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    Apr 5 2012: Every generation of scientists thinks that it has the answers. However we only learn by altering & refining mistakes of the past. We learn in much the same way as young children, but have organised ourselves to learn from others. The flavour at the moment is for a materialistic outlook. This means that only purely material outcomes are accepted. So if a cause, or effect, is out with the material realm, we are bound to reach the wrong conclusion.
    Many things that are obvious to ordinary folks seem lost on the intelligencia. Case in point; the Eurozone. It was never going to work.
    It seems obvious that the material world is not all there is, if science chooses to ignore this then science will be the loser. Although I guess for 99% of the scientific community the point is largely irrelevant.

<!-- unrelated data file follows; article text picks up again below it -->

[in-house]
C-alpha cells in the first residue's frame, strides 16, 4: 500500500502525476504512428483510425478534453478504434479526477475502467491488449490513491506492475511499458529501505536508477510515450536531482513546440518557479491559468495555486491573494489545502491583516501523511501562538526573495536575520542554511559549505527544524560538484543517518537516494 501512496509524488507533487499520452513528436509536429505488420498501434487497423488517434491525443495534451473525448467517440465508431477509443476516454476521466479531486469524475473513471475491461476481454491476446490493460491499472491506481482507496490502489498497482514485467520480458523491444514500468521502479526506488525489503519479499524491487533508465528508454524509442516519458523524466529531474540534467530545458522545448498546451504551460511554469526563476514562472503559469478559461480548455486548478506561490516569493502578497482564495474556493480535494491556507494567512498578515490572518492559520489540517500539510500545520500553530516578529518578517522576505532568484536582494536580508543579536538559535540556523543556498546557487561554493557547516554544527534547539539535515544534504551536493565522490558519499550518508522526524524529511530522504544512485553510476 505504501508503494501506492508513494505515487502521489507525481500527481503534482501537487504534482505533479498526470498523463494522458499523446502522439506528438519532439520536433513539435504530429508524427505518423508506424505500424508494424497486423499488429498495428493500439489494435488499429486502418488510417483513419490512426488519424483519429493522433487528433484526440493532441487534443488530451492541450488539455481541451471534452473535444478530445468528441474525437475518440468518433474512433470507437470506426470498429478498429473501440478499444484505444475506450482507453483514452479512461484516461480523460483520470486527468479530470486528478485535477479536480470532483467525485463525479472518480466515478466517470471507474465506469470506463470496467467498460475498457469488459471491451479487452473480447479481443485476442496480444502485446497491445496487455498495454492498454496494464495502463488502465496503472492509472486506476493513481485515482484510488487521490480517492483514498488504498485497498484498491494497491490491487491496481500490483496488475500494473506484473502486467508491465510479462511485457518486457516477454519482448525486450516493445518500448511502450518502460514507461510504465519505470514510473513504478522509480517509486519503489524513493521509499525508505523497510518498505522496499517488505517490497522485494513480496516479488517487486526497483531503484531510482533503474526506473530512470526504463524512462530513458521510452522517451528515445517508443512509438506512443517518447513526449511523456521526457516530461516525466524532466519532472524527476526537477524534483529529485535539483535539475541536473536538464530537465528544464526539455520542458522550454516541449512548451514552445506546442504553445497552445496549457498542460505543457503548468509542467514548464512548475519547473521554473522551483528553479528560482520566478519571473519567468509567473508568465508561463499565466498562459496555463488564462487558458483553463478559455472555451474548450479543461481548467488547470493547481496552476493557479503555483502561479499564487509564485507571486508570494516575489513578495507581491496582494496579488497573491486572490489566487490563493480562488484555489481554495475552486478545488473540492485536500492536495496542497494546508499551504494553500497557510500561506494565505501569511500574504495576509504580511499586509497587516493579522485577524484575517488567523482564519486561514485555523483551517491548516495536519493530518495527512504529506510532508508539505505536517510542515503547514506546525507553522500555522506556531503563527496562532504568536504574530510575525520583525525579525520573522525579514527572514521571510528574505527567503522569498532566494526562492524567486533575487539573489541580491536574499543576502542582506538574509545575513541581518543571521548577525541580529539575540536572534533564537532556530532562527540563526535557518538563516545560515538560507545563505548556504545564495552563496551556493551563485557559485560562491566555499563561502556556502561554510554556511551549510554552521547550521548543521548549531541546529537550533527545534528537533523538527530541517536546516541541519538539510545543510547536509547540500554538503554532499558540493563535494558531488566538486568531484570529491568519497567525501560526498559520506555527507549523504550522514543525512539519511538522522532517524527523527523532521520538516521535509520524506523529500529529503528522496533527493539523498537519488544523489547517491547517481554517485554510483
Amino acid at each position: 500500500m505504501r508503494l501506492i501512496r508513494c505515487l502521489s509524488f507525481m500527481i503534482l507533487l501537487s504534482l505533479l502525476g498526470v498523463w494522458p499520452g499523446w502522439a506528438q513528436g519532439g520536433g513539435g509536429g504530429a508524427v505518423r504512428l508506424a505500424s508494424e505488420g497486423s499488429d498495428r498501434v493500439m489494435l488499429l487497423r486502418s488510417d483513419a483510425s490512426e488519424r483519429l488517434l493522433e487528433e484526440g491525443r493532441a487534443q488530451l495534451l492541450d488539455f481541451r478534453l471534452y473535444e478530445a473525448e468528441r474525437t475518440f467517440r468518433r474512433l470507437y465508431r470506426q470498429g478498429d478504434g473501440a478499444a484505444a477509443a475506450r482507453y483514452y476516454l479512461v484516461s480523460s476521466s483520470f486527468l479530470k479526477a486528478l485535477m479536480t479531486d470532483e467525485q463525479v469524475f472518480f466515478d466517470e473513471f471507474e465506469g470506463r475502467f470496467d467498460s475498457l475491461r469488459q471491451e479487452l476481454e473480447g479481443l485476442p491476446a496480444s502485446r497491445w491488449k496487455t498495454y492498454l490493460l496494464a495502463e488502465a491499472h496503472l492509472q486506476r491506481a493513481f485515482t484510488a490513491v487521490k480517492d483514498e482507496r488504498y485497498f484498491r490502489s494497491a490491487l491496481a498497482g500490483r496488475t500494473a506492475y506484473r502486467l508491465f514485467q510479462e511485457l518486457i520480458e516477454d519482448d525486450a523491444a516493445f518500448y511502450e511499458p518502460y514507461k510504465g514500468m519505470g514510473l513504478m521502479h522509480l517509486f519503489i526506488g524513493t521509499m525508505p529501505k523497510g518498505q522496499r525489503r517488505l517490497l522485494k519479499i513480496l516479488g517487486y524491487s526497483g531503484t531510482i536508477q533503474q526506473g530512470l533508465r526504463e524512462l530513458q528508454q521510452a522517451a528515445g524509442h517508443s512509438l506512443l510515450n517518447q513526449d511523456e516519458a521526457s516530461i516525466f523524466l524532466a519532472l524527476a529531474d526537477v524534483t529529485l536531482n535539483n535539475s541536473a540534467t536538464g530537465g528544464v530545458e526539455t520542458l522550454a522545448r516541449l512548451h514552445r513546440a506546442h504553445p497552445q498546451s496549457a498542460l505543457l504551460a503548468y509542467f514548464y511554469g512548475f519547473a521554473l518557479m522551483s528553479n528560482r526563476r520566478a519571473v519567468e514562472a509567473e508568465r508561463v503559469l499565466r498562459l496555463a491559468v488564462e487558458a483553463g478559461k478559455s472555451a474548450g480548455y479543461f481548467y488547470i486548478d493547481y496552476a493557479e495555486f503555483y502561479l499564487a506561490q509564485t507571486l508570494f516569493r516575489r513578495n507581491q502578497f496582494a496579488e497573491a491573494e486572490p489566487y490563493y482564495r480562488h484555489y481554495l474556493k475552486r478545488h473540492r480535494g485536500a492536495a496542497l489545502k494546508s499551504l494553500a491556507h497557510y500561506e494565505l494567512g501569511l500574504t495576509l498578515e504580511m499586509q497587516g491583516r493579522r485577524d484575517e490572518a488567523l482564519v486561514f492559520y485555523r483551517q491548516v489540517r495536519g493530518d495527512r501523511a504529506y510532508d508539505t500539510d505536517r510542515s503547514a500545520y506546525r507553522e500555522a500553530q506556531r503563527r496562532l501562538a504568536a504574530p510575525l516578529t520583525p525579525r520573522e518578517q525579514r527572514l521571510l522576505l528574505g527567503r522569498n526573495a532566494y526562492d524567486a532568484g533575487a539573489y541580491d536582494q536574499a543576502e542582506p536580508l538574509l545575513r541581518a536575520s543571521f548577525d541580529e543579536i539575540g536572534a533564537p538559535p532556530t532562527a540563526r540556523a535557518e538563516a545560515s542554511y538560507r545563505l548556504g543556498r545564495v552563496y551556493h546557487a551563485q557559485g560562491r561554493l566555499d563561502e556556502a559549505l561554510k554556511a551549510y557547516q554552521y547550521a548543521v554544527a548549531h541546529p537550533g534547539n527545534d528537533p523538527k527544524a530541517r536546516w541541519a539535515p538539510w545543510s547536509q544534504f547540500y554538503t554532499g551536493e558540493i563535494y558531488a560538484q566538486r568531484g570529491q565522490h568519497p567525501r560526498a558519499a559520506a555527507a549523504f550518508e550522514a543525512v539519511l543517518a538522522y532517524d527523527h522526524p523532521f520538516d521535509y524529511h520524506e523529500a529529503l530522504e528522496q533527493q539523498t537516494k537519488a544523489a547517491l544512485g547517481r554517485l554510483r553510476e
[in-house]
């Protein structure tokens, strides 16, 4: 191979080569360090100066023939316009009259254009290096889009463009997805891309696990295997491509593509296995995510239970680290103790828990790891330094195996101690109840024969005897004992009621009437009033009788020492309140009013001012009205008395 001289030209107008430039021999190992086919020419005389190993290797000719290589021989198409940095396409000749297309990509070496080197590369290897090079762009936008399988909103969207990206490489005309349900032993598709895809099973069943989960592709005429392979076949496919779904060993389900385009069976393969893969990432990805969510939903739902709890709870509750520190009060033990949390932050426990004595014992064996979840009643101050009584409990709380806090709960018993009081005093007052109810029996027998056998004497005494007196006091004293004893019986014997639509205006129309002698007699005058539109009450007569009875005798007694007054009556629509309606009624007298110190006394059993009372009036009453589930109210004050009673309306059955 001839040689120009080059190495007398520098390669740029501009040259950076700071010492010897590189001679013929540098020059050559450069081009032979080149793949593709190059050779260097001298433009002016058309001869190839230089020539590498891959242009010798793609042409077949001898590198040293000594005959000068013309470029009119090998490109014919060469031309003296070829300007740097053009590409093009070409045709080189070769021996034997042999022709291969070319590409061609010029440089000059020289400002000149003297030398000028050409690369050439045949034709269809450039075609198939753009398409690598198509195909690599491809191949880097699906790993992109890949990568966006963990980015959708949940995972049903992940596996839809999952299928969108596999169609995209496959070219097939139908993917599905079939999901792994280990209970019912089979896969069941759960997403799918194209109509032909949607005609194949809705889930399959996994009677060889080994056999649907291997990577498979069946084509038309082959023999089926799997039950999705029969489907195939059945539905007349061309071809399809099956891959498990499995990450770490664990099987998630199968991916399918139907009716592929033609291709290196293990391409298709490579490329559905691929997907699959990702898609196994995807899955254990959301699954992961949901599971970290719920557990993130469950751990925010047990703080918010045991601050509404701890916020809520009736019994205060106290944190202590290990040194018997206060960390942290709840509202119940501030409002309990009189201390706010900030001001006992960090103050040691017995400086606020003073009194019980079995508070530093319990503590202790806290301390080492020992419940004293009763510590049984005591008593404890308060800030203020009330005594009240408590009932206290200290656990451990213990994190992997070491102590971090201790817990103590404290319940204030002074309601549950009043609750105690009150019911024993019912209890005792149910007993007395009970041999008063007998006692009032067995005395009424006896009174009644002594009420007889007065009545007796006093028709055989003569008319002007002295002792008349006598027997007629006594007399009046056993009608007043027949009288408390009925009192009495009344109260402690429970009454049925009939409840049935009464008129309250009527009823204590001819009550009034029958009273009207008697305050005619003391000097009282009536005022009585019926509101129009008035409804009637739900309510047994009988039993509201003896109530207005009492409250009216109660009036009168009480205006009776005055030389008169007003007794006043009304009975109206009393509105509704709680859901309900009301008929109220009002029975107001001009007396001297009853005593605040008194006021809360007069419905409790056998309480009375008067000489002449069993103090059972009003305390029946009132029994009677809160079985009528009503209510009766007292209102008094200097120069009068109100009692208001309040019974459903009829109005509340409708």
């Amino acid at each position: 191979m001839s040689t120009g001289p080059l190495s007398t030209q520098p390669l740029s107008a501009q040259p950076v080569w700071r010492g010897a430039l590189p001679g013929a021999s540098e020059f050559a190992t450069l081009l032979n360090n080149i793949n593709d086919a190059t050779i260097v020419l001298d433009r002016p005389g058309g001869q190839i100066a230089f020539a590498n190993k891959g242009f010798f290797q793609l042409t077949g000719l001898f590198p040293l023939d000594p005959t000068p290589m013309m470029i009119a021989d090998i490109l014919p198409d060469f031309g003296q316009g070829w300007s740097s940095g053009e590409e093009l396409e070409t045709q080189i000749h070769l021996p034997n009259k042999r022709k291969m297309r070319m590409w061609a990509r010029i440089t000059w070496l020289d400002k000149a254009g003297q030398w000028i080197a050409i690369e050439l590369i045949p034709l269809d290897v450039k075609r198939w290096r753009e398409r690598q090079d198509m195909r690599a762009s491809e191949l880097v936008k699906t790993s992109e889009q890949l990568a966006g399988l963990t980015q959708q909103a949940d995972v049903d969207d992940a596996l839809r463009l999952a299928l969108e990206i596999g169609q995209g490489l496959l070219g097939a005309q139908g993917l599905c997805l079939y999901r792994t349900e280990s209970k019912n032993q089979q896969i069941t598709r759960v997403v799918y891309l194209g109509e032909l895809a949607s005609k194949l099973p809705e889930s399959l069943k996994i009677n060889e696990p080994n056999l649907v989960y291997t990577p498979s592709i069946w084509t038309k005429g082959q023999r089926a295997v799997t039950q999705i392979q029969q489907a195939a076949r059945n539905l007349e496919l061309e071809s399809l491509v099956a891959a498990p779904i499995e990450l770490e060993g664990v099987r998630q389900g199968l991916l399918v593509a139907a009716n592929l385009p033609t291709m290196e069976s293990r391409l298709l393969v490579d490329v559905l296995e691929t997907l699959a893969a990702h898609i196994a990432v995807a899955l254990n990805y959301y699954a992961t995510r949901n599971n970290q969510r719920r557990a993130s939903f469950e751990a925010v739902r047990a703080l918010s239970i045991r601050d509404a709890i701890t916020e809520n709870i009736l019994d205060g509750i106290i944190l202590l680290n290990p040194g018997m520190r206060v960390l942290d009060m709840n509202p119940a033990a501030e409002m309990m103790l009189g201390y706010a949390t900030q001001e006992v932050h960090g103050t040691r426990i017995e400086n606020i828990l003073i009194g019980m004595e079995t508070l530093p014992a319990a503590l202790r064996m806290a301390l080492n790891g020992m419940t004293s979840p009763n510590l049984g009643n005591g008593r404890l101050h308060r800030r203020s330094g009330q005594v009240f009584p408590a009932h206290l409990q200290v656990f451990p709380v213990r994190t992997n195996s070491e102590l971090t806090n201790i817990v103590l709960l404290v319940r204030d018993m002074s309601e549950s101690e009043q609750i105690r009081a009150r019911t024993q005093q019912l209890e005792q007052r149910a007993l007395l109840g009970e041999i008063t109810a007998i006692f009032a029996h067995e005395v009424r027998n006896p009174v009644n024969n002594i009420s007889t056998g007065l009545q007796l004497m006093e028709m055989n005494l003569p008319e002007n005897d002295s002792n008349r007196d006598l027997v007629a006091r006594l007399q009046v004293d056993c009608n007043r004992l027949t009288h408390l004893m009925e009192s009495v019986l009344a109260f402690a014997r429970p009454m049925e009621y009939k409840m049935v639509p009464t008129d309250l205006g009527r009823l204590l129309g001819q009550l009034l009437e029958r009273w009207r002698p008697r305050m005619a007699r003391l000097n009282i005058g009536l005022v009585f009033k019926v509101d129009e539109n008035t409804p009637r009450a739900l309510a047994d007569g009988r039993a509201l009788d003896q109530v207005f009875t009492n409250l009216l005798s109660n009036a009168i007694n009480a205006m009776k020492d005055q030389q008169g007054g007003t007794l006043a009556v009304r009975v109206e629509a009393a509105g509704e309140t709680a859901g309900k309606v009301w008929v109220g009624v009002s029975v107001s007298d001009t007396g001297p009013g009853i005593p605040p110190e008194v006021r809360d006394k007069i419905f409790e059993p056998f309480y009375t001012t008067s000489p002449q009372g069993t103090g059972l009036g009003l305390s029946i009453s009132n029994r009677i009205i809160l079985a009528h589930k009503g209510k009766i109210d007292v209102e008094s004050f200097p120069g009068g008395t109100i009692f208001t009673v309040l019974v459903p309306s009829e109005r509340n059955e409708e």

:-)
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      Apr 5 2012: Peter, I fully agree with your first sentence.
      You distinguish between material world and non material world.
      Please describe the non material world.
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        Apr 6 2012: Harald

        Would you know anything about the Multiverse theories? i'm just being curious as a lot of people out there believe wholeheartedly in this as actual fact and it's just a matter of time when it will be proven.Would this qualify as non material world? Actually can someone point me to the evidence that these theories are based on please.
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          Apr 6 2012: Hi Ken, I read Brian Greene's books "The elegant Universe" and "The fabric of the cosmos" where he eludes to the idea of multiverses, higher dimensions and much more.
          I think at this point all those theories (hypothesis is probably more accurate) are only mathematical constructs. I think nobody can even imagine a multiverse, branes, 13 dimensions and so on.
          So, as for me, I find the direction of inquiry fascinating, but that's about it. Not much tangible stuff so far.